The Gas Phase
In this chapter, we reviewed the basic characteristics and behaviors of gases. The ideal gas law shows the mathematical relationship among four variables associated with gases: pressure, volume, temperature, and number of moles. We examined special cases of the ideal gas law in which temperature (Boyle’s law), pressure (Charles’s law), or volume (Gay-Lussac’s law) is held constant. Henry’s law helped explain the principles behind dissolution of gases in liquids and gas exchange in biological systems. We also examined Dalton’s law, which relates the partial pressure of a gas to its mole fraction and the sum of the partial pressures of all the gases in a system to the total pressure of the system. The kinetic molecular theory of gases provided the explanation for the behaviors of ideal gases as described by the ideal gas law. Finally, we examined the ways in which real gases deviate from the predicted behaviors of ideal gases. The van der Waals equation of state is a useful equation for correcting deviations caused by molecular interactions and volumes.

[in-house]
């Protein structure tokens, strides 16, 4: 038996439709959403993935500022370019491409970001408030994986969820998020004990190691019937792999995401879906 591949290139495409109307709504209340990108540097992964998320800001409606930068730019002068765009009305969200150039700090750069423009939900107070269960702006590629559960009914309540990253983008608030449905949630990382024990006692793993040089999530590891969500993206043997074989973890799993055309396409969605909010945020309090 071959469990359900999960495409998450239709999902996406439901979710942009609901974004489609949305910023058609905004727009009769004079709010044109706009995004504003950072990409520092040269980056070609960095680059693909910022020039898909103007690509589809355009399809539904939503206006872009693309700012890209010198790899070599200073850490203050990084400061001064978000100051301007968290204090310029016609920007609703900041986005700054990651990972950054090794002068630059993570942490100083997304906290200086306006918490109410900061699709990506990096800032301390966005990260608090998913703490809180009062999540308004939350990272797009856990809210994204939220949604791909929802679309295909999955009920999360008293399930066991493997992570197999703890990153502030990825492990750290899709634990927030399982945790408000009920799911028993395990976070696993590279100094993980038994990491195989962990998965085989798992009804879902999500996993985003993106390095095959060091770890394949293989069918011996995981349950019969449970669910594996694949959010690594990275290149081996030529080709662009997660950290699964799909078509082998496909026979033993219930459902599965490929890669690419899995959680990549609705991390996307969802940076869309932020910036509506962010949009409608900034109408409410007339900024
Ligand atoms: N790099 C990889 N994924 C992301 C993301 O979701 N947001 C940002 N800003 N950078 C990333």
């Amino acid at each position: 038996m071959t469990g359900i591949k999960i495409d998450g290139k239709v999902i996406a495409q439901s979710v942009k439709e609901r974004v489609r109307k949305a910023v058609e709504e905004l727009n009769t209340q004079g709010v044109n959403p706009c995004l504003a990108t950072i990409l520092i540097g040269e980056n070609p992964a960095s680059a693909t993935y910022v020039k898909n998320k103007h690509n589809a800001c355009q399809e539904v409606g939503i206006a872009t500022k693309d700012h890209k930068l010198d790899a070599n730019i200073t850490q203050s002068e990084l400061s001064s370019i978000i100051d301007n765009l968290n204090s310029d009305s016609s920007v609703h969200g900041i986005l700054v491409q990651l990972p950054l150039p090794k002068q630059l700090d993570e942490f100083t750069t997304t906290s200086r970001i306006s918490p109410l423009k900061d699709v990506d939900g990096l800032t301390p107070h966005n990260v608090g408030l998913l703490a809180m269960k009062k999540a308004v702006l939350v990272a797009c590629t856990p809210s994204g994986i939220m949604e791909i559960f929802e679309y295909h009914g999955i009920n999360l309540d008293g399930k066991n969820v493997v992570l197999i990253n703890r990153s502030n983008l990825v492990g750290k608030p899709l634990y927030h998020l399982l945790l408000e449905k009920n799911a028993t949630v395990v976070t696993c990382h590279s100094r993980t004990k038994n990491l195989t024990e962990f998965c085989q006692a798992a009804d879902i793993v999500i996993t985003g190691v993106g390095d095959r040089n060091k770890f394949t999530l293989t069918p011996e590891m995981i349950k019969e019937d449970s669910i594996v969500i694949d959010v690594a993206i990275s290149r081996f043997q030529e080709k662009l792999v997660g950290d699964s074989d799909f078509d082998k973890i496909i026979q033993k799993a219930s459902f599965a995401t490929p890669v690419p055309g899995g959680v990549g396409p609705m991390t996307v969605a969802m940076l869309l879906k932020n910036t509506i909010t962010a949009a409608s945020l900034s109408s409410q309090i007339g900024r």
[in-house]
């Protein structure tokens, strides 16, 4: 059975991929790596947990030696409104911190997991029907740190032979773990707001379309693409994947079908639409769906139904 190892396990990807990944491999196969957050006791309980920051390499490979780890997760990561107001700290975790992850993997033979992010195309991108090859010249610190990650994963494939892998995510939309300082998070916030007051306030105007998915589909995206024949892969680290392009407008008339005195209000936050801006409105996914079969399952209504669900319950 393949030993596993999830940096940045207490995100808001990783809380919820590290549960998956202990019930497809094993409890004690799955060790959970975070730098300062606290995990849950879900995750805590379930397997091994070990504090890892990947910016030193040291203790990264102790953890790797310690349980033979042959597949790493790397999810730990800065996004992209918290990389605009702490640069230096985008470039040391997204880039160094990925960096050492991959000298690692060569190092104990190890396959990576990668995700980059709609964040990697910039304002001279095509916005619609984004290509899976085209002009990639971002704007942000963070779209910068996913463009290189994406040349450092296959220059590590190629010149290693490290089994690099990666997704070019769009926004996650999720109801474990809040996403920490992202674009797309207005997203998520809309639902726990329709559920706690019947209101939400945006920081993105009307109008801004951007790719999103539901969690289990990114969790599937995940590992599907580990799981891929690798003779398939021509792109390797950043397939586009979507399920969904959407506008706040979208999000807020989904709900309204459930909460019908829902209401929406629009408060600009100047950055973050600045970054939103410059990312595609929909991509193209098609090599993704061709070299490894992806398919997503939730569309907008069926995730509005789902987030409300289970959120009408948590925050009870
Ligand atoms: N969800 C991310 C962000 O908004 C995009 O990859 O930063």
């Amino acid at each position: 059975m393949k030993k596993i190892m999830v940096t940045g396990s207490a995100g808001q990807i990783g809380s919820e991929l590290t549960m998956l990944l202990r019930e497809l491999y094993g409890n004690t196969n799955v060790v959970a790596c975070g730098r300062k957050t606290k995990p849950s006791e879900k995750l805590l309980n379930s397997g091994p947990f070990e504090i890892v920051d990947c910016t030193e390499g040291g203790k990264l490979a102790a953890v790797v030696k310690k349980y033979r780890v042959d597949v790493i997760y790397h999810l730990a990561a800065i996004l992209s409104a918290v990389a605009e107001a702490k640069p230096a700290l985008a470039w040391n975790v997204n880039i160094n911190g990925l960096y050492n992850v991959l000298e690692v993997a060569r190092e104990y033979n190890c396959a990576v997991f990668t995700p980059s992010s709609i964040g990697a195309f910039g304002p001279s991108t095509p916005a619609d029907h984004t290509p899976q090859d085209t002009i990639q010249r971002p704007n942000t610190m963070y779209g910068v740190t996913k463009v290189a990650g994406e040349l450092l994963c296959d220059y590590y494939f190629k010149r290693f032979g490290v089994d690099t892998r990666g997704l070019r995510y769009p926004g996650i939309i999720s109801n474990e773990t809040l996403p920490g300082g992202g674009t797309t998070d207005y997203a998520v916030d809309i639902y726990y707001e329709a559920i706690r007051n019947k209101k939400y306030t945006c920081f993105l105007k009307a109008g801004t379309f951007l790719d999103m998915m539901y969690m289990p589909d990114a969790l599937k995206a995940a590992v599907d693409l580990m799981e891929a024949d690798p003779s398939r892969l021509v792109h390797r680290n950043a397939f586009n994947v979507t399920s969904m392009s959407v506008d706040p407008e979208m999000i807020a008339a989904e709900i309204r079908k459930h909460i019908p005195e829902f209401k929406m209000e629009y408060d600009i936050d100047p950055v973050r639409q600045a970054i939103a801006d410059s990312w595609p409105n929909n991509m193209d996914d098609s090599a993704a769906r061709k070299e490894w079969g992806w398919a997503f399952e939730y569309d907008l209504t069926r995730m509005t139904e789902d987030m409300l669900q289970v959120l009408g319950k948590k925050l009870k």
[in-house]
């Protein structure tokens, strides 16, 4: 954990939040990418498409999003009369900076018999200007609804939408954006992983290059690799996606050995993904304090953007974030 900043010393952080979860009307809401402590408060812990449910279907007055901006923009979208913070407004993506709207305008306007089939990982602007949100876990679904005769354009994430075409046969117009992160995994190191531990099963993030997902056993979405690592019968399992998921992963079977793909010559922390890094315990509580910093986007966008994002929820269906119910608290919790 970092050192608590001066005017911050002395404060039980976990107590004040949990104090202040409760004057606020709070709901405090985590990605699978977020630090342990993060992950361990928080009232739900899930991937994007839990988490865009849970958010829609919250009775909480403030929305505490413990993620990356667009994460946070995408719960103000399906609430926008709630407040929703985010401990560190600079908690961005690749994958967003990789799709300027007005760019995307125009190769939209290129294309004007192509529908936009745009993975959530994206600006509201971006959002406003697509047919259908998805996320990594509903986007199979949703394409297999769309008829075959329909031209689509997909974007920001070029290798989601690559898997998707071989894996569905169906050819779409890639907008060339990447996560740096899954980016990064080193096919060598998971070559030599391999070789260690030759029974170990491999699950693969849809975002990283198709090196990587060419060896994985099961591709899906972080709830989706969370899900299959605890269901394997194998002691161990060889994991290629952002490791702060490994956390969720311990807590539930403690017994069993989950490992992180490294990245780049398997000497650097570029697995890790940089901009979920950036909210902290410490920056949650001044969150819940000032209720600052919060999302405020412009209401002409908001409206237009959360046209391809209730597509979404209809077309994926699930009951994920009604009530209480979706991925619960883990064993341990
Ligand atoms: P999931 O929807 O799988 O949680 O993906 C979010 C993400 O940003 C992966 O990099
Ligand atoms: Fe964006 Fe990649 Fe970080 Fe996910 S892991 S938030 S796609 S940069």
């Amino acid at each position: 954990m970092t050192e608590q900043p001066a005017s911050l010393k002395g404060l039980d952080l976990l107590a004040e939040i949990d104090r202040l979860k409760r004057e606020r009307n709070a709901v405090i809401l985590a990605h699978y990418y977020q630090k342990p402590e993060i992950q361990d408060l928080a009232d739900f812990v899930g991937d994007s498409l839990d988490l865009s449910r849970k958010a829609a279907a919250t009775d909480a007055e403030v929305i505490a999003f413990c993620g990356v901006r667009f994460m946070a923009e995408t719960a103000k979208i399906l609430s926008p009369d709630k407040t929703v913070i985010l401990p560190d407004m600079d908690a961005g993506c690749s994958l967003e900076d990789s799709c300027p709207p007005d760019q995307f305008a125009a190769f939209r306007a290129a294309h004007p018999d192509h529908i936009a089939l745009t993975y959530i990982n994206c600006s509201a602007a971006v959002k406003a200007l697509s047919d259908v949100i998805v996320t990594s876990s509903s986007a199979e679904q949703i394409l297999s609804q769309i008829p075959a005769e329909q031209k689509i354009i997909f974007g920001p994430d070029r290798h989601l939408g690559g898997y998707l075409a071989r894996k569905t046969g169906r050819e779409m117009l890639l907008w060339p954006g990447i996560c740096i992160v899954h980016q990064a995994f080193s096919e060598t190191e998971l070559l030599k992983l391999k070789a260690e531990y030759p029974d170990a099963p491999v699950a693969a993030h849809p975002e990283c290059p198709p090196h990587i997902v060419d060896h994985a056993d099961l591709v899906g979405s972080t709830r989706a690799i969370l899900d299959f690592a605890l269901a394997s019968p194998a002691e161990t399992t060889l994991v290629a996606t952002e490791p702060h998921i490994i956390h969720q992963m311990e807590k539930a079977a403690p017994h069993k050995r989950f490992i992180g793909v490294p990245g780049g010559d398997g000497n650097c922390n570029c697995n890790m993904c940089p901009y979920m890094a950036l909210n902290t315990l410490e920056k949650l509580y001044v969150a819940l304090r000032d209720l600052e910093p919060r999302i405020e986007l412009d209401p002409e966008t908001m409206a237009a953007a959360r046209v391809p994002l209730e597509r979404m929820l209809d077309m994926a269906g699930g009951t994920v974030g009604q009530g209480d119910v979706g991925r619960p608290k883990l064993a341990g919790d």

From helium-filled balloons to the bubbles of carbon dioxide in a glass of soda, from the pressurized gases used for scuba diving to the air we breathe on land, gases are all around us. And yet, all the different gases that bubble, flow, and settle in and through our daily living experiences behave in remarkably similar ways. Human life is dependent on the exchange of two gases: oxygen and carbon dioxide—to that end, expect that the MCAT will frequently test gases because of their importance in our everyday lives.